$14,720,000 (-55%) in 3,639 theaters (-362); PSA: $4,040; Cumulative: $189,101,000

A steep third weekend drop, but with an international total looking like it could approach $700 million or even more, the “X-Men” team won’t worry too much.

What comes next: With no action competition until the end of the month, this still could stabilize ahead.

5. “A Million Ways to Die in the West” (Universal) Week 2 – Last weekend #3

$7,200,000 (-59%) in 3,160 theaters (+2); PSA: $2,278; Cumulative: $30,100,000

To give director/actor Seth MacFarlane credit, he didn’t immediately follow up his massive success with “Ted” with an immediate sequel (a la similar recent comedy smash series “The Hangover”). But the failure of his next comedy will unfairly be used as a cudgel against recalcitrant hit-makers to play it safe. This deep drop, coming off a disappointing start, after last year’s “The Lone Ranger” will reinforce the notion that contemporary audiences (at least Americans) have little interest in Westerns.

What comes next: “Ted 2,” naturally.

6. “Godzilla” (Warner Bros.) Week 4 – Last weekend #4

$5,950,000 (-50%) in 3,110 theaters (-392); PSA: $1,913; Cumulative: $185,043,000

This will reach $200 million domestic, though far fall short of the positive 3 times opening multiple studios look for (it won’t do much more than double). Worldwide has reached $400 million, with the good news that China and Japan, both which should had considerably to the total, have yet to open.

What comes next: Hard to see the justification though for a franchise, at least at a similar cost to this entry.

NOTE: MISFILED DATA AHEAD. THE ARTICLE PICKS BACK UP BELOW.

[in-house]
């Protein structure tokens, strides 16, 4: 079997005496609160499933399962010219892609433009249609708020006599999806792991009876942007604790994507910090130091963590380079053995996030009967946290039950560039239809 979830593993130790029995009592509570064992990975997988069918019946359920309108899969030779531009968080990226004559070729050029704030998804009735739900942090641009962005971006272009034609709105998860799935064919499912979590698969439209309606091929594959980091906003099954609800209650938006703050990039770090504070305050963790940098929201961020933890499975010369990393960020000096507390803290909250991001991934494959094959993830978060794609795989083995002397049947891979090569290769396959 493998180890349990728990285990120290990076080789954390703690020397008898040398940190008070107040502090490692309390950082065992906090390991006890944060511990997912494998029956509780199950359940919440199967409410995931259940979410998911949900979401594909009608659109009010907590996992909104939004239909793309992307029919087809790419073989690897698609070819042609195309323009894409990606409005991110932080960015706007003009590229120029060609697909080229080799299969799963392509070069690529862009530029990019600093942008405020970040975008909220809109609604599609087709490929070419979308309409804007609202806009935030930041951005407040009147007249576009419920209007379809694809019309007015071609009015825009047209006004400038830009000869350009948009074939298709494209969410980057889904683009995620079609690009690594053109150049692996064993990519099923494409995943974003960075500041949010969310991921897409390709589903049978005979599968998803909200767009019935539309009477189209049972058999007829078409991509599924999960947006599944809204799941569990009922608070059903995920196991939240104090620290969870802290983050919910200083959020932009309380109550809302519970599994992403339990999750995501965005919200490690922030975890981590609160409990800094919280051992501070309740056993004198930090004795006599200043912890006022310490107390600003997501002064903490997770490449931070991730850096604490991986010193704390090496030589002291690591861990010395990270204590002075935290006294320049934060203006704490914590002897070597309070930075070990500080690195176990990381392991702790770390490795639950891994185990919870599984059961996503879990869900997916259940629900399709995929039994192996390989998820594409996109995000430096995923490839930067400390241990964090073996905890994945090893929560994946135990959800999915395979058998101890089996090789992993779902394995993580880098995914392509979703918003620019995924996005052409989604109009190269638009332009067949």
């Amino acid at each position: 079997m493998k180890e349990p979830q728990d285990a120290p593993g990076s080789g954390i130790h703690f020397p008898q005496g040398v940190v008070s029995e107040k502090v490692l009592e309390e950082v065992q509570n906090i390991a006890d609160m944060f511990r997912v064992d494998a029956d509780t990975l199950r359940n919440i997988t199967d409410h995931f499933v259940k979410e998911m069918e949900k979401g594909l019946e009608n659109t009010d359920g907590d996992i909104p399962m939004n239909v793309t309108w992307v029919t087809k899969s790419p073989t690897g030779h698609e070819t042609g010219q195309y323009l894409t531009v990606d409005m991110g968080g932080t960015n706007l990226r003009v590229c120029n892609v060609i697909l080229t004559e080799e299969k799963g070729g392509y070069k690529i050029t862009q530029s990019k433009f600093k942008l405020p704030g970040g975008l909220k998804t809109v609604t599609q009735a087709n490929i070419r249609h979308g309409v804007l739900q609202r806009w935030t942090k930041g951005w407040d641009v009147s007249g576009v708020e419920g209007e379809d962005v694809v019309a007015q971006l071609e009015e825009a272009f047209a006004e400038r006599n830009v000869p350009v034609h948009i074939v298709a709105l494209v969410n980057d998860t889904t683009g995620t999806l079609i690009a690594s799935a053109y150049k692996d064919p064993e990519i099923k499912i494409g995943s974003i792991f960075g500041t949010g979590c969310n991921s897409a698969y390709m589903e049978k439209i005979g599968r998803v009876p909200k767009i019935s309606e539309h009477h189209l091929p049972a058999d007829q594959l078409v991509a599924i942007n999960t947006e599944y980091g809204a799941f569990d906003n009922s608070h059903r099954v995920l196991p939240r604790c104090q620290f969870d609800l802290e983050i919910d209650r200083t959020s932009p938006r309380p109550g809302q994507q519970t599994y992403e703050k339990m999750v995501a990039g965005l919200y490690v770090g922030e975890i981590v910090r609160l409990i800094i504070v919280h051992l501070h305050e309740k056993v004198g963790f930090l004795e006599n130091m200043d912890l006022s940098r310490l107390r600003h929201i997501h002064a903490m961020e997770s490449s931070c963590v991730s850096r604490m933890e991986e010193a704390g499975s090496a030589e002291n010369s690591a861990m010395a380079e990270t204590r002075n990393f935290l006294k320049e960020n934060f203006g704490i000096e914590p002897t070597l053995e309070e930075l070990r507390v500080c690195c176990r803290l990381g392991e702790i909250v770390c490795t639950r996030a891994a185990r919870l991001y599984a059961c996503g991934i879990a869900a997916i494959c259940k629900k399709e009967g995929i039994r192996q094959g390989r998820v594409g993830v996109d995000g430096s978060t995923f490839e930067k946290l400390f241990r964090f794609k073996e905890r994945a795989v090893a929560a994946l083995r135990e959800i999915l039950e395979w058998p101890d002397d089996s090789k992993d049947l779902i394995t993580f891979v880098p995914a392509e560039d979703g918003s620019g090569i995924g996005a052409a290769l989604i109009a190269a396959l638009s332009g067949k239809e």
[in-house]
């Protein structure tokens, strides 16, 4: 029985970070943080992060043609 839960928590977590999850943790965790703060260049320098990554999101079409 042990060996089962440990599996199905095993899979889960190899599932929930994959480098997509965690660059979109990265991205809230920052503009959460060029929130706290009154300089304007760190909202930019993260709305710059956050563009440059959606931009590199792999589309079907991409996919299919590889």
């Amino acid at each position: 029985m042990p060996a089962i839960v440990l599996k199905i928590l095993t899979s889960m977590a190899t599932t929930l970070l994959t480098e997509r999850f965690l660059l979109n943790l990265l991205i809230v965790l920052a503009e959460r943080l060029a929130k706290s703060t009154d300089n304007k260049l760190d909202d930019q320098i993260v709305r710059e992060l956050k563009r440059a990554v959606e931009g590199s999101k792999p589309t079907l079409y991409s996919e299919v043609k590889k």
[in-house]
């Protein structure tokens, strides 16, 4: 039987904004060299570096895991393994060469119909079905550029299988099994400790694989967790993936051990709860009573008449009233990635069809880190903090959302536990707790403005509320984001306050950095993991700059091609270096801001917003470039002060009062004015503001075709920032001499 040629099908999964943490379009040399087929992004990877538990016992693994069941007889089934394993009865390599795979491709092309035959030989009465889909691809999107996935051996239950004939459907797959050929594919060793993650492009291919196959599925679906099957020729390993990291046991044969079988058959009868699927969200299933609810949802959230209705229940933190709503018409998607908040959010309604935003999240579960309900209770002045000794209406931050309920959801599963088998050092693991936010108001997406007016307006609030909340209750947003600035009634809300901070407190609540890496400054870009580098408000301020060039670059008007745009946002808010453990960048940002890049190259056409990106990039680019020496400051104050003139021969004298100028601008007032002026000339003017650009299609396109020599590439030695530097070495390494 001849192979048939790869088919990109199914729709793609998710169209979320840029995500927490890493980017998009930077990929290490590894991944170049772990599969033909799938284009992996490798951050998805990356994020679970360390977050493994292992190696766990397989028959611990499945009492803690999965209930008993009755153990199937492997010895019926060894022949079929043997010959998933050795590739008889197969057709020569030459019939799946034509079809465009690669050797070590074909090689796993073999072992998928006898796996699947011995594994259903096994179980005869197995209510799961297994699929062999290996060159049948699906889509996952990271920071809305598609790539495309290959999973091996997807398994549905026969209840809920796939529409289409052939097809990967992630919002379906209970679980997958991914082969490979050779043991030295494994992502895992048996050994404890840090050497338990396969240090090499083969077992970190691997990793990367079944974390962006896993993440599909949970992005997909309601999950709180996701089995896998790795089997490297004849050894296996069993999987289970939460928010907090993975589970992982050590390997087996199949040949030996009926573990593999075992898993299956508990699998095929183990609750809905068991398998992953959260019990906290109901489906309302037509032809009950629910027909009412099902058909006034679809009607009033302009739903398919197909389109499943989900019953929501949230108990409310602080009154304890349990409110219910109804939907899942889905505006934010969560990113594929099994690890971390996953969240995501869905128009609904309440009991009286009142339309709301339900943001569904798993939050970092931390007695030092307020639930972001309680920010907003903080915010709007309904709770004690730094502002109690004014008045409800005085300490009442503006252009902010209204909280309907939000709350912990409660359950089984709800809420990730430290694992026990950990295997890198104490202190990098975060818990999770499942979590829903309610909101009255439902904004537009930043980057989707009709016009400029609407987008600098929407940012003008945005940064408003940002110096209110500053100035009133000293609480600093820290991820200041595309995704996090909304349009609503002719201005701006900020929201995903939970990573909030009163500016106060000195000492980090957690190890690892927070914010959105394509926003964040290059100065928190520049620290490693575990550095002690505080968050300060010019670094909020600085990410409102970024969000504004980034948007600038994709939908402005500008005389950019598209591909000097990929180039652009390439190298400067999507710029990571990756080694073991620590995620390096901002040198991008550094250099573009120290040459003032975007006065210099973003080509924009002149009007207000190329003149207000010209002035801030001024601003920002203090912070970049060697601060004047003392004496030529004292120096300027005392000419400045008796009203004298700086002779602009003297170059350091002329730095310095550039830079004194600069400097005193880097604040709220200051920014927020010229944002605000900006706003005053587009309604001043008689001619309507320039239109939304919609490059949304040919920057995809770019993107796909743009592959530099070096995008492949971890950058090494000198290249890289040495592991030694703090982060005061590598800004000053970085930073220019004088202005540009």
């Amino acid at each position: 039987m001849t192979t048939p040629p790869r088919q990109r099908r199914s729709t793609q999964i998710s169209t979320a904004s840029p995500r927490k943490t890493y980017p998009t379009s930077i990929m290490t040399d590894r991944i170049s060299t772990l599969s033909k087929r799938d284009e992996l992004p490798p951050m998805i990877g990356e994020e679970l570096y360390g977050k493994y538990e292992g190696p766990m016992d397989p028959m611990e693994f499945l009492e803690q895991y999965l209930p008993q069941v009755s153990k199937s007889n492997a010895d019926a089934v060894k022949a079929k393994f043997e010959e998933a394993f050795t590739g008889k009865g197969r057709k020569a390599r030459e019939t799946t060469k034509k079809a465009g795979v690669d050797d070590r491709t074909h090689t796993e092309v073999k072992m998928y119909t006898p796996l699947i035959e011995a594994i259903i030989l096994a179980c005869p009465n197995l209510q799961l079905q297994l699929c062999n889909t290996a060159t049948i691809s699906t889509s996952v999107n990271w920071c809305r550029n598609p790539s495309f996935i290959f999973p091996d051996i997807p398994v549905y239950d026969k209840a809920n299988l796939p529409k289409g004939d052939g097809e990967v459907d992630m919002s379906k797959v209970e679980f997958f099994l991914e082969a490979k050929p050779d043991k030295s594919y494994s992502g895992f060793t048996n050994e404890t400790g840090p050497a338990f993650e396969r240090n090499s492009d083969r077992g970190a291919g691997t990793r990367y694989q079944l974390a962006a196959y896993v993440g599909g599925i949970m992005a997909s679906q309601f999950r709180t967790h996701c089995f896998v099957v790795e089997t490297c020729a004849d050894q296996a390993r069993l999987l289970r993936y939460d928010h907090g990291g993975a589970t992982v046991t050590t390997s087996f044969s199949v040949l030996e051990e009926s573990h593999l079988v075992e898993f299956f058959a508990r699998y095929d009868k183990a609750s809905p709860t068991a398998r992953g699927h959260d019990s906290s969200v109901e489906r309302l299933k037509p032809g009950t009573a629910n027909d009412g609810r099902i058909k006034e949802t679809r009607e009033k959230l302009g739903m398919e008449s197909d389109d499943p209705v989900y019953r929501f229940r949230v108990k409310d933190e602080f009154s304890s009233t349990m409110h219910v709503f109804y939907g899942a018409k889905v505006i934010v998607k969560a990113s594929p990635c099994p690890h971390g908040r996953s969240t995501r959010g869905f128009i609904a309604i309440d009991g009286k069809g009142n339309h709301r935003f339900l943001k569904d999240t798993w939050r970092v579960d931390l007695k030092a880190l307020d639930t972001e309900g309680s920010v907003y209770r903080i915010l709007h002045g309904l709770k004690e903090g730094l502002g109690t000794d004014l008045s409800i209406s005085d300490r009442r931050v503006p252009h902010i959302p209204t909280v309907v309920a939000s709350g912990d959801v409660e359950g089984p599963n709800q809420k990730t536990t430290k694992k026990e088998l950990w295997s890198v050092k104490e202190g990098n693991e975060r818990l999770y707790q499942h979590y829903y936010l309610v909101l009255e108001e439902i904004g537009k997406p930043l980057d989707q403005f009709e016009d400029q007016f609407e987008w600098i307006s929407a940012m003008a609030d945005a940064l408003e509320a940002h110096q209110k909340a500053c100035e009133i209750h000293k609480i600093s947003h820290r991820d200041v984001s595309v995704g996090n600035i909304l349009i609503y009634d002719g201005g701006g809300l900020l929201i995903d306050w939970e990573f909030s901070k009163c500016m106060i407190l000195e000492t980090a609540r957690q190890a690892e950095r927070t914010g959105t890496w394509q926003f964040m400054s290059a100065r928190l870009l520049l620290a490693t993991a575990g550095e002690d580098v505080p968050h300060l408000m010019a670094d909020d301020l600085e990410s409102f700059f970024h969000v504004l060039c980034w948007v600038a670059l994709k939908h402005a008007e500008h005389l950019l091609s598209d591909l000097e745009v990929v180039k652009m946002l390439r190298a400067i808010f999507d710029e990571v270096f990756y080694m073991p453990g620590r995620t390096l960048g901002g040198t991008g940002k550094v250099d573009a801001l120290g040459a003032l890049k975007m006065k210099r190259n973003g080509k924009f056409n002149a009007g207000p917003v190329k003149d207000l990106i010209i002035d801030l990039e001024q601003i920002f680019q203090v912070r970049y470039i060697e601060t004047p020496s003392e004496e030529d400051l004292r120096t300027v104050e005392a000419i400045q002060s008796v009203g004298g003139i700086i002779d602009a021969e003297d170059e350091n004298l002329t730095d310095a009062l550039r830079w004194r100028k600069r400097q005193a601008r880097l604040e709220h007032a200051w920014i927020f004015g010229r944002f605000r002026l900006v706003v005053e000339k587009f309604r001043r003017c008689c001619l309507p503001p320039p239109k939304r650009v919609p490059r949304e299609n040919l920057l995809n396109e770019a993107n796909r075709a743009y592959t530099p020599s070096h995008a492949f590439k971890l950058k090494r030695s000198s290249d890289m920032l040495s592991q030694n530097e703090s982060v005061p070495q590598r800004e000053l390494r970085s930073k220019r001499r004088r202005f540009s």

7. “Neighbors” (Universal) Week 5 – Last weekend #6

$5,200,000 (-36%) in 2,674 theaters (-265); PSA: $; Cumulative: $137,800,000

Holding well still, and looking to easily surpass $150 million (and perhaps $300 million worldwide) on an initial $18 million budget.

What comes next: The obvious sequel.

8. “Blended” (Warner Bros.) Week 3 – Last weekend #5

$4,050,000 (-50%) in 2,928 theaters (-627); PSA: $1,383; Cumulative: $36,509,000

The good news is that this is performing much better than Adam Sandler’s worst grossing film, “That’s My Boy,” two years ago. That film fell 71% its third weekend and topped out at about where “Blended” is now. But that’s about the extent of the good news.

What comes next: Change of pace time for Sandler – his next two films (already shot) were directed by Tom McCarthy and Jason Reitman.

9. “Chef” (Open Road) Week 5 – Last weekend #9

$2,660,000 (+36%) in 1,298 theaters (+674); PSA; $2,049; Cumulative: $10,362,000

The theater count nearly doubled, which helped “Chef” maintain the #9 slot for the third straight week. More significantly, the PSA remains passable as more dates in smaller territories open. The key for this to reach its hoped for potential is for word of mouth — with at this point little other competition from any other recent adult-oriented film — to keep the film in play for a month or more and get it over $20 million. It looks like it stands a good chance to succeed.

What comes next: No reason to think this won’t expand further.

10. “Million Dollar Arm” (Buena Vista) Week 4 – Last weekend #8

$1,822,000 (-%) in 1,643 theaters (-686); PSA: $; Cumulative: $31,347,000

If last weekend’s drop didn’t confirm it, this weekend’s seals the fate of this projected “sleeper” that Disney hoped would become the word of mouth hit of the early summer. With about $25 million in production costs and perhaps similar in domestic marketing, the ultimate $40 million or so gross won’t be a big money loser (and later foreign grosses, though not likely to be substantial, and non-theatrical revenues ahead will help), but this ranks as a disappointment for the studio.

What comes next: Baseball joins westerns on the list (often too simplistic) of subjects and genres to be wary of (even though “42” did quite well last year.